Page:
Wednesday, August 27, 2014

Cancer Leaves an Epigenetic Fingerprint on DNA

Cancer cells splitting.  (stock image)
Epigenetic modifications to the genome switch genes on and off based on environmental exposure, and essentially tell cells what to do.  It turns out that illness can also cause epigenetic changes through large-scale, genome-wide DNA methylation.  A new study out of John Hopkins University, and published in the lovely open access journal Genome Medicine, has found that cancer leaves a very distinct epigenetic signature in the genome.  These modifications are key to cancer development, allowing tumor cells to quickly adapt to changes in their environment.

This study looked at six different types of cancers: breast, colon, lung, two different pancreal cancers, and thyroid.  Using microarray analysis, the researchers analyzed the methylation patterns of the DNA isolated from the cancer cells.  They found that, compared to normal cells, the tumor cells had completely different methylation patterns.  Some large blocks of DNA in the tumor cells were demethylated while smaller sections had lots of methylation.  All of the cancer types had these large demethylated sections, with some types having smaller regions within these blocks that were highly methylated.  These epigenetic modifications occur at the earliest stages of tumor development.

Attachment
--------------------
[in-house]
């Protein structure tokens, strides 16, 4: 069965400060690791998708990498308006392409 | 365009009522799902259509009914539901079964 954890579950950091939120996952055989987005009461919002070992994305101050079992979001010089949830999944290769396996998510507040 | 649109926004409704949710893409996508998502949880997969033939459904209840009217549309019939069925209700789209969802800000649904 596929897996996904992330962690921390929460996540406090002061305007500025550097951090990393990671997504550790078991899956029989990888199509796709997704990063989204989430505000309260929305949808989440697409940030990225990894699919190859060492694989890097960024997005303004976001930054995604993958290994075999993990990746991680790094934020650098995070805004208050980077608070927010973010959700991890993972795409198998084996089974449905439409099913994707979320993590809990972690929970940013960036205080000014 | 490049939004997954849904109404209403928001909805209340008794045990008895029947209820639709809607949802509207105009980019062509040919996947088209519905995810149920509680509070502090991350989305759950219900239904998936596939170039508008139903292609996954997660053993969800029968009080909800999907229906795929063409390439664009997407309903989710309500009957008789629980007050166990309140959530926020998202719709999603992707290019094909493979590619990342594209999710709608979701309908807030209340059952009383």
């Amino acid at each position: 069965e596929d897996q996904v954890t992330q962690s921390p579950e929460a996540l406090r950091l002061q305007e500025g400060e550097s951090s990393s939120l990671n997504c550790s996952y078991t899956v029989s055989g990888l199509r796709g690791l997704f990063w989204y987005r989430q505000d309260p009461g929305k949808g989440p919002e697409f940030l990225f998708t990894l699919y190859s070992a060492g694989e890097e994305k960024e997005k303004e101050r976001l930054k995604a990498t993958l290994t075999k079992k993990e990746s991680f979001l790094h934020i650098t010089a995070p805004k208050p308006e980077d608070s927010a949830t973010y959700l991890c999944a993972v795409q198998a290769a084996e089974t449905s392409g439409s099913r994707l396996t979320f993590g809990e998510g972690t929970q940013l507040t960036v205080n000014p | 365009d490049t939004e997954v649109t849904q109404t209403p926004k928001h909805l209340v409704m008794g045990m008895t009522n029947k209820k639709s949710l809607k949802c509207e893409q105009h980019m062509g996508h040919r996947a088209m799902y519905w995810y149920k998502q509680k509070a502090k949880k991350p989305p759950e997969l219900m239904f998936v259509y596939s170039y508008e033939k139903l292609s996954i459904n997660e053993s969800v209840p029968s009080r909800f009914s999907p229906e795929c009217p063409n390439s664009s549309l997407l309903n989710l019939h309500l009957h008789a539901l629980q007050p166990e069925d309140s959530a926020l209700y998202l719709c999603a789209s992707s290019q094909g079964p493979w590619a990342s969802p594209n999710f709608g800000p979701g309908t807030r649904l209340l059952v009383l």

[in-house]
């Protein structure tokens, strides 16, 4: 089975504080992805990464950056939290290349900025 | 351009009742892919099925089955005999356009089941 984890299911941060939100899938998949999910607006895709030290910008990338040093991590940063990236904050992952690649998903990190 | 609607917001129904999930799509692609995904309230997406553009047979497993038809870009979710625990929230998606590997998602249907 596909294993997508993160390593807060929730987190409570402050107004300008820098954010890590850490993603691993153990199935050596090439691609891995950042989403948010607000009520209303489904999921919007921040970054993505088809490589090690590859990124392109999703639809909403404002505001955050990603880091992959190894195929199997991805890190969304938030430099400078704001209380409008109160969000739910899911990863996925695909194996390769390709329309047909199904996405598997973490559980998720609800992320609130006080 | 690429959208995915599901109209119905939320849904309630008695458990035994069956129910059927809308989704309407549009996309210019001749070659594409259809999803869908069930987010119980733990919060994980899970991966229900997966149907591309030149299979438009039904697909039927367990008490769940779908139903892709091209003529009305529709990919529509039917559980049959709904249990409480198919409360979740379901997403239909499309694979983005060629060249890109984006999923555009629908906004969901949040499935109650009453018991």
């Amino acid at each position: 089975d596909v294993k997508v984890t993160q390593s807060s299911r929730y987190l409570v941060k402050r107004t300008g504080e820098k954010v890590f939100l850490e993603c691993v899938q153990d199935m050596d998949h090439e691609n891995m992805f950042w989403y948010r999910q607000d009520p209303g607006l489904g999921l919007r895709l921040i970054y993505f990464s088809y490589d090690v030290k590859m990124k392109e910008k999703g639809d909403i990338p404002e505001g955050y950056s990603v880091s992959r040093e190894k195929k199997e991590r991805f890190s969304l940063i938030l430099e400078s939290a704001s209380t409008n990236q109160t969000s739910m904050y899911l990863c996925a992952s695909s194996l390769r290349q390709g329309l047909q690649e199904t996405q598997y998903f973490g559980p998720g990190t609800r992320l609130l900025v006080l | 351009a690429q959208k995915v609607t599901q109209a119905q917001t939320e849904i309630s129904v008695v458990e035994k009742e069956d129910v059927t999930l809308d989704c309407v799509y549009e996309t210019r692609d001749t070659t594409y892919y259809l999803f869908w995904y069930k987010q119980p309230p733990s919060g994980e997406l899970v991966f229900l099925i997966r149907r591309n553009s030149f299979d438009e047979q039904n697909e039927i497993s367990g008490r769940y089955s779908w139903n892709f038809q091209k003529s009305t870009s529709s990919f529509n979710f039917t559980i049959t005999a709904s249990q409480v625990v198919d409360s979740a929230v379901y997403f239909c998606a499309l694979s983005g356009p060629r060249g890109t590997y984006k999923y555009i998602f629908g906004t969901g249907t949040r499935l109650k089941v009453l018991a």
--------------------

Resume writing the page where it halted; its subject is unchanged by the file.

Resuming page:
DNA methylation in chromosome 5.  Normal cells are shown in the top
panel, cancer cells in the bottom panel.
The authors conclude that these distinct methylation patterns in tumor cells allows the cells to turn genes off and on quickly.  For example, normal cells have self-destruct mechanisms when they notice something is amiss (known as apoptosis), which cancer cells are able to turn off.  Cancer cells are also able to turn on genes that are involved in early cell development, allowing the cancer to spread quickly.  This epigenetic fingerprint basically gives cancer cells a toolbox that their normal neighbors are lacking.

But it's not all bad news, the researchers are confident that this new information on cancer epigenetics could provide a foundation for the development of early screening and diagnosis.  Epigenetic screens could be used to distinguish cancer cells from benign growths.

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